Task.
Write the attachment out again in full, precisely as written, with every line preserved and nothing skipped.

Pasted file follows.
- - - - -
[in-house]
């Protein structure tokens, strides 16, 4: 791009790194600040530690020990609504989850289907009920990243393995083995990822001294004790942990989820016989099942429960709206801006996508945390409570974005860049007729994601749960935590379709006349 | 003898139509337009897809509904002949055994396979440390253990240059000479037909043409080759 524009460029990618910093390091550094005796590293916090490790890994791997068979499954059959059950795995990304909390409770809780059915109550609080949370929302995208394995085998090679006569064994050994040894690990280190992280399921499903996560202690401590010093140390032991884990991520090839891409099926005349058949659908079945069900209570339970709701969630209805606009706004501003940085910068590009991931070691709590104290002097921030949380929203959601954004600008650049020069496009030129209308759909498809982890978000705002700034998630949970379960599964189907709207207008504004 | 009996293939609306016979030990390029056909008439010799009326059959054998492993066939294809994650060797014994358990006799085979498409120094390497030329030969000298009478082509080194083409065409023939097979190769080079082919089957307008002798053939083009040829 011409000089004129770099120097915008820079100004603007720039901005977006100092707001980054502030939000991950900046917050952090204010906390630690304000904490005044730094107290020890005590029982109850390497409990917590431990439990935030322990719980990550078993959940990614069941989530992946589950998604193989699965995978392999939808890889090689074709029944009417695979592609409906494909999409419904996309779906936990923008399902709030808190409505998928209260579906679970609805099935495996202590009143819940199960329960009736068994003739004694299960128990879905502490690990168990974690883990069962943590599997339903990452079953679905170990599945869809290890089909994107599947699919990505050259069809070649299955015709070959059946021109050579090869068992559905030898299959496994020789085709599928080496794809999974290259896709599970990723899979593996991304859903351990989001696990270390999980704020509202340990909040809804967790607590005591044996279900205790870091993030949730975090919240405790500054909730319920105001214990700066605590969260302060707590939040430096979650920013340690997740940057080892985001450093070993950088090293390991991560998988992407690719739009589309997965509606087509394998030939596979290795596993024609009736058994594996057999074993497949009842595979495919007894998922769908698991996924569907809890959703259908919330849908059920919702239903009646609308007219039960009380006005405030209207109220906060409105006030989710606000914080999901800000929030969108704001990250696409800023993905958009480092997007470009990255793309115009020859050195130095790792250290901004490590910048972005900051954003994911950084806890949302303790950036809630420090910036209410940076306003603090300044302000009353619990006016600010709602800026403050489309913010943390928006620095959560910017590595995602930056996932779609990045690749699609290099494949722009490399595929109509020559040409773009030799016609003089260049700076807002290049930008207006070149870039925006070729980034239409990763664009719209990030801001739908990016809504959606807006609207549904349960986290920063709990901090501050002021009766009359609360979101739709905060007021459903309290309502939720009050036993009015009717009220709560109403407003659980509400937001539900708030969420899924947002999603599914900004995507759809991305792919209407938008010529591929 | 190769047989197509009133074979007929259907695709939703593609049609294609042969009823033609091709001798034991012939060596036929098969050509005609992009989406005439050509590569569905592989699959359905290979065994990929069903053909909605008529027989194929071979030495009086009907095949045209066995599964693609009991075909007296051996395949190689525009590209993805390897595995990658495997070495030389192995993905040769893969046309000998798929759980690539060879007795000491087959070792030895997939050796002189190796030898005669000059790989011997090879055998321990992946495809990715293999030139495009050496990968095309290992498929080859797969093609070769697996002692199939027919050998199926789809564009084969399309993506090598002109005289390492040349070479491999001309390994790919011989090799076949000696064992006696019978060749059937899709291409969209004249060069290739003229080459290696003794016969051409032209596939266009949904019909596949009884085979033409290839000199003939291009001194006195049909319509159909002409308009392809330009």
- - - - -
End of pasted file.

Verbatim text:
[in-house]
């Protein structure tokens, strides 16, 4: 791009790194600040530690020990609504989850289907009920990243393995083995990822001294004790942990989820016989099942429960709206801006996508945390409570974005860049007729994601749960935590379709006349 | 003898139509337009897809509904002949055994396979440390253990240059000479037909043409080759 524009460029990618910093390091550094005796590293916090490790890994791997068979499954059959059950795995990304909390409770809780059915109550609080949370929302995208394995085998090679006569064994050994040894690990280190992280399921499903996560202690401590010093140390032991884990991520090839891409099926005349058949659908079945069900209570339970709701969630209805606009706004501003940085910068590009991931070691709590104290002097921030949380929203959601954004600008650049020069496009030129209308759909498809982890978000705002700034998630949970379960599964189907709207207008504004 | 009996293939609306016979030990390029056909008439010799009326059959054998492993066939294809994650060797014994358990006799085979498409120094390497030329030969000298009478082509080194083409065409023939097979190769080079082919089957307008002798053939083009040829 011409000089004129770099120097915008820079100004603007720039901005977006100092707001980054502030939000991950900046917050952090204010906390630690304000904490005044730094107290020890005590029982109850390497409990917590431990439990935030322990719980990550078993959940990614069941989530992946589950998604193989699965995978392999939808890889090689074709029944009417695979592609409906494909999409419904996309779906936990923008399902709030808190409505998928209260579906679970609805099935495996202590009143819940199960329960009736068994003739004694299960128990879905502490690990168990974690883990069962943590599997339903990452079953679905170990599945869809290890089909994107599947699919990505050259069809070649299955015709070959059946021109050579090869068992559905030898299959496994020789085709599928080496794809999974290259896709599970990723899979593996991304859903351990989001696990270390999980704020509202340990909040809804967790607590005591044996279900205790870091993030949730975090919240405790500054909730319920105001214990700066605590969260302060707590939040430096979650920013340690997740940057080892985001450093070993950088090293390991991560998988992407690719739009589309997965509606087509394998030939596979290795596993024609009736058994594996057999074993497949009842595979495919007894998922769908698991996924569907809890959703259908919330849908059920919702239903009646609308007219039960009380006005405030209207109220906060409105006030989710606000914080999901800000929030969108704001990250696409800023993905958009480092997007470009990255793309115009020859050195130095790792250290901004490590910048972005900051954003994911950084806890949302303790950036809630420090910036209410940076306003603090300044302000009353619990006016600010709602800026403050489309913010943390928006620095959560910017590595995602930056996932779609990045690749699609290099494949722009490399595929109509020559040409773009030799016609003089260049700076807002290049930008207006070149870039925006070729980034239409990763664009719209990030801001739908990016809504959606807006609207549904349960986290920063709990901090501050002021009766009359609360979101739709905060007021459903309290309502939720009050036993009015009717009220709560109403407003659980509400937001539900708030969420899924947002999603599914900004995507759809991305792919209407938008010529591929 | 190769047989197509009133074979007929259907695709939703593609049609294609042969009823033609091709001798034991012939060596036929098969050509005609992009989406005439050509590569569905592989699959359905290979065994990929069903053909909605008529027989194929071979030495009086009907095949045209066995599964693609009991075909007296051996395949190689525009590209993805390897595995990658495997070495030389192995993905040769893969046309000998798929759980690539060879007795000491087959070792030895997939050796002189190796030898005669000059790989011997090879055998321990992946495809990715293999030139495009050496990968095309290992498929080859797969093609070769697996002692199939027919050998199926789809564009084969399309993506090598002109005289390492040349070479491999001309390994790919011989090799076949000696064992006696019978060749059937899709291409969209004249060069290739003229080459290696003794016969051409032209596939266009949904019909596949009884085979033409290839000199003939291009001194006195049909319509159909002409308009392809330009």